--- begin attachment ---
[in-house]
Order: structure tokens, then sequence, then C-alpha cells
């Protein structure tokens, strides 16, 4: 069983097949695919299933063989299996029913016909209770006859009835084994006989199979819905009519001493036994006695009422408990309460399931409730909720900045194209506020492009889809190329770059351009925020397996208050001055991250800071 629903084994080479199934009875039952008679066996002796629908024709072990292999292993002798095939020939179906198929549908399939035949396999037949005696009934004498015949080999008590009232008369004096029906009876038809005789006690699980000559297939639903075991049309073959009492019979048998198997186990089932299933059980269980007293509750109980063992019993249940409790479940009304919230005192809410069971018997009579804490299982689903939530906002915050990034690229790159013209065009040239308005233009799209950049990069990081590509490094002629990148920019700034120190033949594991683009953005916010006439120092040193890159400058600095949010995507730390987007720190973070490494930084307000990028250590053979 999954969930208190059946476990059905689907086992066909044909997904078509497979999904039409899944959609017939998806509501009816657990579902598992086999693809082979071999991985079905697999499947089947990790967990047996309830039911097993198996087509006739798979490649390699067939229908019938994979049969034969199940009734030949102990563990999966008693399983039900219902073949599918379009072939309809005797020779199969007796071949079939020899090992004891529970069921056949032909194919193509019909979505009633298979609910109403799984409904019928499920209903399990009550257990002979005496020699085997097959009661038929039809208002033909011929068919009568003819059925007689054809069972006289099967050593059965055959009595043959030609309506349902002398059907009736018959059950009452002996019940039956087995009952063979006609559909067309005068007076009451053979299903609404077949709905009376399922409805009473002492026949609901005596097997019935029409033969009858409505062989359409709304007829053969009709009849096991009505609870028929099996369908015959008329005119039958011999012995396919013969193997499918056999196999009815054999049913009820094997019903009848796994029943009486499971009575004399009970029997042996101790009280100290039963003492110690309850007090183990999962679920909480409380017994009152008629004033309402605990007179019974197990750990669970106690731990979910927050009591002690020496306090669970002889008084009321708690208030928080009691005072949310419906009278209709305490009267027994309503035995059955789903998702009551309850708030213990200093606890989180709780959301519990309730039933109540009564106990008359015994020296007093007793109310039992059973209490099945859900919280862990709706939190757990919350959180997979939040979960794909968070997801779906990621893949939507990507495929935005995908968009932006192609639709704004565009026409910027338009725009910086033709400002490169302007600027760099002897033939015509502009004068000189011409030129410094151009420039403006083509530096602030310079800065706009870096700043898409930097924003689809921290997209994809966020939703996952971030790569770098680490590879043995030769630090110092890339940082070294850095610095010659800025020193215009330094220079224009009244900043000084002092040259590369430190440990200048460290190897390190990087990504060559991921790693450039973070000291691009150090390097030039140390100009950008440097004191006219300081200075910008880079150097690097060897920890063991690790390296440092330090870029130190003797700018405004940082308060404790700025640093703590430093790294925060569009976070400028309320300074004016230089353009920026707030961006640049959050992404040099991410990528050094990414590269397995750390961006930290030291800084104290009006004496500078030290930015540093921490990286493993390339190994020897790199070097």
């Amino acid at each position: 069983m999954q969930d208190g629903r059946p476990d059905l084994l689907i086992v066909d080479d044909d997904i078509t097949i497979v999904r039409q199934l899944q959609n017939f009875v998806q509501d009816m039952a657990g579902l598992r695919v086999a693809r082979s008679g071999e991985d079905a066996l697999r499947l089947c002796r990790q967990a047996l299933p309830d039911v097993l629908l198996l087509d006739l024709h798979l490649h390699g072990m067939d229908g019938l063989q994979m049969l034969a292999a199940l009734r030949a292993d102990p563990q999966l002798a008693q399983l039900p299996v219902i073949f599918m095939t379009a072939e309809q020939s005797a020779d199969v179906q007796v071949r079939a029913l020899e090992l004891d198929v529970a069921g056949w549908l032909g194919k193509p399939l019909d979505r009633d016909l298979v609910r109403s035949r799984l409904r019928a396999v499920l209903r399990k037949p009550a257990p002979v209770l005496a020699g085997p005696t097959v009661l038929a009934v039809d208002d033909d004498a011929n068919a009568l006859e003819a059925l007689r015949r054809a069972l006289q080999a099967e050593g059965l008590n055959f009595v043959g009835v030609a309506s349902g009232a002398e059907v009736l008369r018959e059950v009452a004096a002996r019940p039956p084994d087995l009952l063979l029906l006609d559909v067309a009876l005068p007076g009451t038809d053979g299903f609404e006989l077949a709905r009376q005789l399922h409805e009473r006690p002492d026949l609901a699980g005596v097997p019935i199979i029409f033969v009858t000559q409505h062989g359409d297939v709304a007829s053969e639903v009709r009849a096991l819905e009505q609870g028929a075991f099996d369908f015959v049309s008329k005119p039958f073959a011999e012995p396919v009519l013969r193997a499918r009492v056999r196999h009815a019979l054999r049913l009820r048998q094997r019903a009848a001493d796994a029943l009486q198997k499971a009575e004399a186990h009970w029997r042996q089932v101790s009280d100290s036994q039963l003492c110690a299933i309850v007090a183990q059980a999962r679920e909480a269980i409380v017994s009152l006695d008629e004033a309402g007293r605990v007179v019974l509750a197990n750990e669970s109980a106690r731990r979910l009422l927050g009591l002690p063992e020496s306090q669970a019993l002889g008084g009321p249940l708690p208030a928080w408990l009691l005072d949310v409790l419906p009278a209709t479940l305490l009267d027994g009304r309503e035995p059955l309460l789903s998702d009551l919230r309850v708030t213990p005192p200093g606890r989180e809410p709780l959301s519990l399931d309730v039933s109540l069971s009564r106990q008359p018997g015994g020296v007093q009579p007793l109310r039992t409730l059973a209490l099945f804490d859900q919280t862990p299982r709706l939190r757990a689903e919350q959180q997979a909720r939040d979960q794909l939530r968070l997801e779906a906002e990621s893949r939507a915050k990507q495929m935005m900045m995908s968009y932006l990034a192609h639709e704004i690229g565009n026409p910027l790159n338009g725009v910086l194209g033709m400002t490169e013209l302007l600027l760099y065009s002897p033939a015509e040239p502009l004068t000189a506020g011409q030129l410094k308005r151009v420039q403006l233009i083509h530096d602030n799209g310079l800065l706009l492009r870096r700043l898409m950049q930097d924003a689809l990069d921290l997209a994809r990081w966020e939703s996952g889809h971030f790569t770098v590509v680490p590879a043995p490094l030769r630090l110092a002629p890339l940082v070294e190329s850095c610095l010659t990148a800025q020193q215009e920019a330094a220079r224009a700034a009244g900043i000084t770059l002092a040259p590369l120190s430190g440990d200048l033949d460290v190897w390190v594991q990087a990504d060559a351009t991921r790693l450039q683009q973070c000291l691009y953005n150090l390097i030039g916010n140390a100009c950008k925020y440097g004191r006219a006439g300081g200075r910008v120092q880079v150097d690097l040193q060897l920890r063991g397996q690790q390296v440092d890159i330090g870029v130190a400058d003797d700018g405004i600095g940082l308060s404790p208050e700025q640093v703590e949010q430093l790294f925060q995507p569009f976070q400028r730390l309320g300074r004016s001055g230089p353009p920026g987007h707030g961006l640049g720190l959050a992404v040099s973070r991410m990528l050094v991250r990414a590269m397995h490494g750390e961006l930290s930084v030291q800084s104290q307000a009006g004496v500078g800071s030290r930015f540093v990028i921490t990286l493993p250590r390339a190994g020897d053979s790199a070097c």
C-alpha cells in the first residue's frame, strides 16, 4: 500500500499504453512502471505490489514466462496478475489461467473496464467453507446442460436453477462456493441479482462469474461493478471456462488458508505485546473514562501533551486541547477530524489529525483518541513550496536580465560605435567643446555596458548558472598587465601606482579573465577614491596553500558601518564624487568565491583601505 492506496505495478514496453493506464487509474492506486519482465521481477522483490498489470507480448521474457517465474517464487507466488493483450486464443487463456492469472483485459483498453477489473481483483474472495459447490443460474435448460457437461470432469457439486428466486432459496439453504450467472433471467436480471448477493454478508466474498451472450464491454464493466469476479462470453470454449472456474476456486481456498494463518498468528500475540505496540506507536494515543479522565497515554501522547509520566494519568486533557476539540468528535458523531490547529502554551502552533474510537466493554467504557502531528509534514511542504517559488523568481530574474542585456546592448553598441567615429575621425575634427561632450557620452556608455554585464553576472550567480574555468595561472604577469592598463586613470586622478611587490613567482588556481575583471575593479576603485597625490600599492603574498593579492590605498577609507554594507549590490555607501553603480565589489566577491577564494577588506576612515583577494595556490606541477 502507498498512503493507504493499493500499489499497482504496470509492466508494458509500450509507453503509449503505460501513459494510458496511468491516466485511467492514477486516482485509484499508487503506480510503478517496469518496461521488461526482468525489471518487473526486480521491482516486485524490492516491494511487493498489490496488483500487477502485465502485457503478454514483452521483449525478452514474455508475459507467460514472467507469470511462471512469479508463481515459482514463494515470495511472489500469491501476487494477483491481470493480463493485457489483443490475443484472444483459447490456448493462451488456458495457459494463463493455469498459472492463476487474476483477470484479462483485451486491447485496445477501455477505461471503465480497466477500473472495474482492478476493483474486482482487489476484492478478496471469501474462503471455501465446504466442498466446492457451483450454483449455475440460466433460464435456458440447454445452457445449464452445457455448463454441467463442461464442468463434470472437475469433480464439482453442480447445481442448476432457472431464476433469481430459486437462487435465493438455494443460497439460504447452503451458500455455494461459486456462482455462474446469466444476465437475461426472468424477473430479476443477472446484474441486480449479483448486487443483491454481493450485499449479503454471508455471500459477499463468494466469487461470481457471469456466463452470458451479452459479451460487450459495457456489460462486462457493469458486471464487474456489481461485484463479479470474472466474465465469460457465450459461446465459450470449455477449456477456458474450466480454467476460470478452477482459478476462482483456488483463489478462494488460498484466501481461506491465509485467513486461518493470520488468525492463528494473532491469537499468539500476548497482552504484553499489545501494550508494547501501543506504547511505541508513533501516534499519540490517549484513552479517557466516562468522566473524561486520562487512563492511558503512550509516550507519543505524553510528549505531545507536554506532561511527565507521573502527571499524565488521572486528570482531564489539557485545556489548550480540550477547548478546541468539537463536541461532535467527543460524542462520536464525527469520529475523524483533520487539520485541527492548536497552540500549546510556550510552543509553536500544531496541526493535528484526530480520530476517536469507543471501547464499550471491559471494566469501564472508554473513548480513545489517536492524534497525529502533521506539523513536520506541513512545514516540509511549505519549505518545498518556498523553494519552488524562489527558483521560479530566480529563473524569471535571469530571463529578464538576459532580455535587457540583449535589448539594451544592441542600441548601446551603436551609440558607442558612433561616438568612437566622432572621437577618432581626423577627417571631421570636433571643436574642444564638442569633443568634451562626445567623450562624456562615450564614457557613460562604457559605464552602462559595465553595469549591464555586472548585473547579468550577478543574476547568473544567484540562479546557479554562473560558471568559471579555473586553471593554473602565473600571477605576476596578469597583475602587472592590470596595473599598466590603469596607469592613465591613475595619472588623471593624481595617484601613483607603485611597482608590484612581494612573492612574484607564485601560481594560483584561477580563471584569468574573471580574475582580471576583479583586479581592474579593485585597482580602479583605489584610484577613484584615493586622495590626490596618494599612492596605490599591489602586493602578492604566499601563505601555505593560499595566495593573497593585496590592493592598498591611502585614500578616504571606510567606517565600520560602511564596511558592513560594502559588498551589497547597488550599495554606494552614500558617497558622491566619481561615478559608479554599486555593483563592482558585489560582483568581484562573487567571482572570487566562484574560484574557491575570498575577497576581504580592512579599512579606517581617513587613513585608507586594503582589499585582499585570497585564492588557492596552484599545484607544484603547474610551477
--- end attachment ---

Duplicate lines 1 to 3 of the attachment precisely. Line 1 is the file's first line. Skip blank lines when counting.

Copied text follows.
[in-house]
Order: structure tokens, then sequence, then C-alpha cells
């Protein structure tokens, strides 16, 4: 069983097949695919299933063989299996029913016909209770006859009835084994006989199979819905009519001493036994006695009422408990309460399931409730909720900045194209506020492009889809190329770059351009925020397996208050001055991250800071 629903084994080479199934009875039952008679066996002796629908024709072990292999292993002798095939020939179906198929549908399939035949396999037949005696009934004498015949080999008590009232008369004096029906009876038809005789006690699980000559297939639903075991049309073959009492019979048998198997186990089932299933059980269980007293509750109980063992019993249940409790479940009304919230005192809410069971018997009579804490299982689903939530906002915050990034690229790159013209065009040239308005233009799209950049990069990081590509490094002629990148920019700034120190033949594991683009953005916010006439120092040193890159400058600095949010995507730390987007720190973070490494930084307000990028250590053979 999954969930208190059946476990059905689907086992066909044909997904078509497979999904039409899944959609017939998806509501009816657990579902598992086999693809082979071999991985079905697999499947089947990790967990047996309830039911097993198996087509006739798979490649390699067939229908019938994979049969034969199940009734030949102990563990999966008693399983039900219902073949599918379009072939309809005797020779199969007796071949079939020899090992004891529970069921056949032909194919193509019909979505009633298979609910109403799984409904019928499920209903399990009550257990002979005496020699085997097959009661038929039809208002033909011929068919009568003819059925007689054809069972006289099967050593059965055959009595043959030609309506349902002398059907009736018959059950009452002996019940039956087995009952063979006609559909067309005068007076009451053979299903609404077949709905009376399922409805009473002492026949609901005596097997019935029409033969009858409505062989359409709304007829053969009709009849096991009505609870028929099996369908015959008329005119039958011999012995396919013969193997499918056999196999009815054999049913009820094997019903009848796994029943009486499971009575004399009970029997042996101790009280100290039963003492110690309850007090183990999962679920909480409380017994009152008629004033309402605990007179019974197990750990669970106690731990979910927050009591002690020496306090669970002889008084009321708690208030928080009691005072949310419906009278209709305490009267027994309503035995059955789903998702009551309850708030213990200093606890989180709780959301519990309730039933109540009564106990008359015994020296007093007793109310039992059973209490099945859900919280862990709706939190757990919350959180997979939040979960794909968070997801779906990621893949939507990507495929935005995908968009932006192609639709704004565009026409910027338009725009910086033709400002490169302007600027760099002897033939015509502009004068000189011409030129410094151009420039403006083509530096602030310079800065706009870096700043898409930097924003689809921290997209994809966020939703996952971030790569770098680490590879043995030769630090110092890339940082070294850095610095010659800025020193215009330094220079224009009244900043000084002092040259590369430190440990200048460290190897390190990087990504060559991921790693450039973070000291691009150090390097030039140390100009950008440097004191006219300081200075910008880079150097690097060897920890063991690790390296440092330090870029130190003797700018405004940082308060404790700025640093703590430093790294925060569009976070400028309320300074004016230089353009920026707030961006640049959050992404040099991410990528050094990414590269397995750390961006930290030291800084104290009006004496500078030290930015540093921490990286493993390339190994020897790199070097």